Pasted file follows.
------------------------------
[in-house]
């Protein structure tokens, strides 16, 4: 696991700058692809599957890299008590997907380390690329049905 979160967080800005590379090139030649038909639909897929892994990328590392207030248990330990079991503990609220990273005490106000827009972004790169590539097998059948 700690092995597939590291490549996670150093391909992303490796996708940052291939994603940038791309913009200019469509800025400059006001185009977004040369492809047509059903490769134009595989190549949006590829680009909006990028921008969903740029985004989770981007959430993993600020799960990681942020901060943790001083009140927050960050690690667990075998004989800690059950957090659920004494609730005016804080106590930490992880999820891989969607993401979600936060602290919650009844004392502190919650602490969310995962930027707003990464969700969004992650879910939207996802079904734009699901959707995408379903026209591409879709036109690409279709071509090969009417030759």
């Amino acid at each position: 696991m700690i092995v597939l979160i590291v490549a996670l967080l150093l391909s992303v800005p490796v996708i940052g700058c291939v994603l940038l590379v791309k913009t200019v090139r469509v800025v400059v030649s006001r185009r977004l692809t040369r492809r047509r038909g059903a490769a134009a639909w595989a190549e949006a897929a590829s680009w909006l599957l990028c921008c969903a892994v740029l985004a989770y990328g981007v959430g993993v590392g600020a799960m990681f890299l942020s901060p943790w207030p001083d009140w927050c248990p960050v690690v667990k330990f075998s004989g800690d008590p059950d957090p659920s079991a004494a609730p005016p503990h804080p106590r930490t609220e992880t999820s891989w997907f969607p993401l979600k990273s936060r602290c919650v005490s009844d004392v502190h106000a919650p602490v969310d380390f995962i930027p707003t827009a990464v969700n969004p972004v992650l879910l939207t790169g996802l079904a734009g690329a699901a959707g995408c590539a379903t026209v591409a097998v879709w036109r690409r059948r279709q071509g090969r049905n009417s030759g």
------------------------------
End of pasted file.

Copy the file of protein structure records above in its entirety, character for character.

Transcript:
[in-house]
């Protein structure tokens, strides 16, 4: 696991700058692809599957890299008590997907380390690329049905 979160967080800005590379090139030649038909639909897929892994990328590392207030248990330990079991503990609220990273005490106000827009972004790169590539097998059948 700690092995597939590291490549996670150093391909992303490796996708940052291939994603940038791309913009200019469509800025400059006001185009977004040369492809047509059903490769134009595989190549949006590829680009909006990028921008969903740029985004989770981007959430993993600020799960990681942020901060943790001083009140927050960050690690667990075998004989800690059950957090659920004494609730005016804080106590930490992880999820891989969607993401979600936060602290919650009844004392502190919650602490969310995962930027707003990464969700969004992650879910939207996802079904734009699901959707995408379903026209591409879709036109690409279709071509090969009417030759």
């Amino acid at each position: 696991m700690i092995v597939l979160i590291v490549a996670l967080l150093l391909s992303v800005p490796v996708i940052g700058c291939v994603l940038l590379v791309k913009t200019v090139r469509v800025v400059v030649s006001r185009r977004l692809t040369r492809r047509r038909g059903a490769a134009a639909w595989a190549e949006a897929a590829s680009w909006l599957l990028c921008c969903a892994v740029l985004a989770y990328g981007v959430g993993v590392g600020a799960m990681f890299l942020s901060p943790w207030p001083d009140w927050c248990p960050v690690v667990k330990f075998s004989g800690d008590p059950d957090p659920s079991a004494a609730p005016p503990h804080p106590r930490t609220e992880t999820s891989w997907f969607p993401l979600k990273s936060r602290c919650v005490s009844d004392v502190h106000a919650p602490v969310d380390f995962i930027p707003t827009a990464v969700n969004p972004v992650l879910l939207t790169g996802l079904a734009g690329a699901a959707g995408c590539a379903t026209v591409a097998v879709w036109r690409r059948r279709q071509g090969r049905n009417s030759g």